French farmers cry foul of WTO deal

1st August 2004, Comments 0 comments

GENEVA, Aug 1 (AFP) - France said Sunday it was satisfied with a last-ditch agreement to salvage global trade talks but the country's farmers criticised the deal, saying it would not help to close the rich-poor divide.

GENEVA, Aug 1 (AFP) - France said Sunday it was satisfied with a last-ditch agreement to salvage global trade talks but the country's farmers criticised the deal, saying it would not help to close the rich-poor divide.

"The compromise reached at the WTO is satisfactory, balanced and constitutes an important step in the rounds of talks opened in Doha in 2001," junior foreign trade minister Francois Loos told AFP.

The World Trade Organization's ruling General Council adopted an agreement overnight that aims to cut subsidies to farmers in wealthy countries and bring down barriers to the multi-billion-dollar agricultural trade.

In a joint statement, Loos and French Agriculture Minister Herve Gaymard - who both attended the talks in Geneva - welcomed the deal as one that offers "noticeable improvements in the area of agriculture".

France - a major recipient of EU farm aid - had found itself isolated among its European Union partners as the sole hold-out at the talks, with the24 other EU ministers ready to back the compromise.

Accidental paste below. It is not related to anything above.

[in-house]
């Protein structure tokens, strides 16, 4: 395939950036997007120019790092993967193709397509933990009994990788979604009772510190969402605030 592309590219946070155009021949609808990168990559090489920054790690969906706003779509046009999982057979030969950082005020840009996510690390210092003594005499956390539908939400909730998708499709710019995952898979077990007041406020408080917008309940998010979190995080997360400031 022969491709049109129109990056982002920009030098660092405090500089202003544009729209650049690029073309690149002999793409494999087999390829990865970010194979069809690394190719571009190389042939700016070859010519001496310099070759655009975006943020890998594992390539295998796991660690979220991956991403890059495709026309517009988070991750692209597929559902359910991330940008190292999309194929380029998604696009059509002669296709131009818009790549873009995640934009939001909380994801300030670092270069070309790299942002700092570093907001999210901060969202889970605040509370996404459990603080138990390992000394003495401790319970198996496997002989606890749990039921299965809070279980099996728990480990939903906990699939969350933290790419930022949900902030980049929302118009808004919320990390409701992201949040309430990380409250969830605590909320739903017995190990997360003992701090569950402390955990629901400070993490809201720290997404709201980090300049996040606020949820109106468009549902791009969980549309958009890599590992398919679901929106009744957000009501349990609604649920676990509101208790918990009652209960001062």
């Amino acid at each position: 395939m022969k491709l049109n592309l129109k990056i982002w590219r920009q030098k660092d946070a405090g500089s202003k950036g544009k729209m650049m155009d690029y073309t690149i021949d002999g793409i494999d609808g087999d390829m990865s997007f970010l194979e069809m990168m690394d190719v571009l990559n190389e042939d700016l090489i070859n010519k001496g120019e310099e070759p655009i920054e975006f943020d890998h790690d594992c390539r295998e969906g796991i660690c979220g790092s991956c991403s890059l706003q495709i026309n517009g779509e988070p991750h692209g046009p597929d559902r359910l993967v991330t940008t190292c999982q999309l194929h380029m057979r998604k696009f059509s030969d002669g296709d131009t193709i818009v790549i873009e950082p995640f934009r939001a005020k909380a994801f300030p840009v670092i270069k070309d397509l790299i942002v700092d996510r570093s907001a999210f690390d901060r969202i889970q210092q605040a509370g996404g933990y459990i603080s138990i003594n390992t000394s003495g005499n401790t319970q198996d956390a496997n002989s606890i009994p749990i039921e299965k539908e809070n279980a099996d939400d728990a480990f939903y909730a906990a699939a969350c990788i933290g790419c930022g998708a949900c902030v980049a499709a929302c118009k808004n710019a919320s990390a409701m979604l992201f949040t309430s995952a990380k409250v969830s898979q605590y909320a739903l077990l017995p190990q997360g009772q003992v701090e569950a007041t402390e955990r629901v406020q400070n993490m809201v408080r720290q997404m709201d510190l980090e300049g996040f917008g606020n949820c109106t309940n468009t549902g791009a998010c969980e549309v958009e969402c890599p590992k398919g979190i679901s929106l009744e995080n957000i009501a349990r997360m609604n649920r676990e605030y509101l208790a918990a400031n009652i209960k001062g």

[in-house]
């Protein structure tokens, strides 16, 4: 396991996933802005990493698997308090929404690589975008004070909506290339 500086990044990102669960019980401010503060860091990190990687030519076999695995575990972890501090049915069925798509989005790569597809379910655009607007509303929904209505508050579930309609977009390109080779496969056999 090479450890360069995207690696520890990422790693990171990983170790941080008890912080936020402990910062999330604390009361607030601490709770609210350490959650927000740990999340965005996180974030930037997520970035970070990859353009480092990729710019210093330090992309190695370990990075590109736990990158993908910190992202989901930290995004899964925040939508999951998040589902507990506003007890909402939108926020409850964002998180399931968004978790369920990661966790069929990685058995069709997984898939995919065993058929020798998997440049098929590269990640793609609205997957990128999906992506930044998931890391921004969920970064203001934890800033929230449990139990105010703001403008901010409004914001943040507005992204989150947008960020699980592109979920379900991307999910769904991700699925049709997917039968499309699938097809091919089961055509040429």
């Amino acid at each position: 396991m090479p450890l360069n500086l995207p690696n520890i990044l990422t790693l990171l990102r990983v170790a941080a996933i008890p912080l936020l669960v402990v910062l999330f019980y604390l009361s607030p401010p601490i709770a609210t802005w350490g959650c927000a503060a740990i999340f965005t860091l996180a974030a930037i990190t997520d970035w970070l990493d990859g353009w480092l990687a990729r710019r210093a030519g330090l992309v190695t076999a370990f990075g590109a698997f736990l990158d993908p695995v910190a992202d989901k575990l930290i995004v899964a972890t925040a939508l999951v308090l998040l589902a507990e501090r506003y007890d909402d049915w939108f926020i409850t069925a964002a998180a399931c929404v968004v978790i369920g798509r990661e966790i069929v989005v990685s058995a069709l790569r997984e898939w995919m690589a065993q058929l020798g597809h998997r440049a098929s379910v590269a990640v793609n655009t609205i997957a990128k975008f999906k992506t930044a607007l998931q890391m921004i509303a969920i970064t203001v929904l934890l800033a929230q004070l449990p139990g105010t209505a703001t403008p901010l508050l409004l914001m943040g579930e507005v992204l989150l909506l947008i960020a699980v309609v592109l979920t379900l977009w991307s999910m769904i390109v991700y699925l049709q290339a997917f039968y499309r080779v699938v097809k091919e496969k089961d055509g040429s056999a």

Several representatives of the European Commission, the EU's executive arm, did not hide their irritation at the French position, telling AFP that Paris has adopted a "purely political" stance.

But Loos said of the eventual compromise: "We put forward our demands, and we were heard as the final agreement is more restrictive for the Americans.

Several of our European colleagues thanked us for that."

The deal aims to cut export subsidies, reduce domestic support and restrict export credits - a plan that would mainly affect wealthy European countries, Japan, South Korea and the United States.

"In the end, the thing that convinced our French friends was that it's a good deal for them," said EU Trade Commissioner Pascal Lamy.

But in Paris, the president of France's main farmers' union FNSEA, Jean-Michel Lemetayer, said the deal "remains unbalanced despite substantial steps forward."

"Progress has been made thanks to the French government which fought to find European allies," Lemetayer told AFP, but added that the accord "is not going to change the face of the world."

French farm and anti-globalisation activist Jose Bove said the agreement was "far from restoring the balance" between rich and poor countries, adding: "The game is still in the hands of the United States and the European Union."

© AFP

 

Subject: French news

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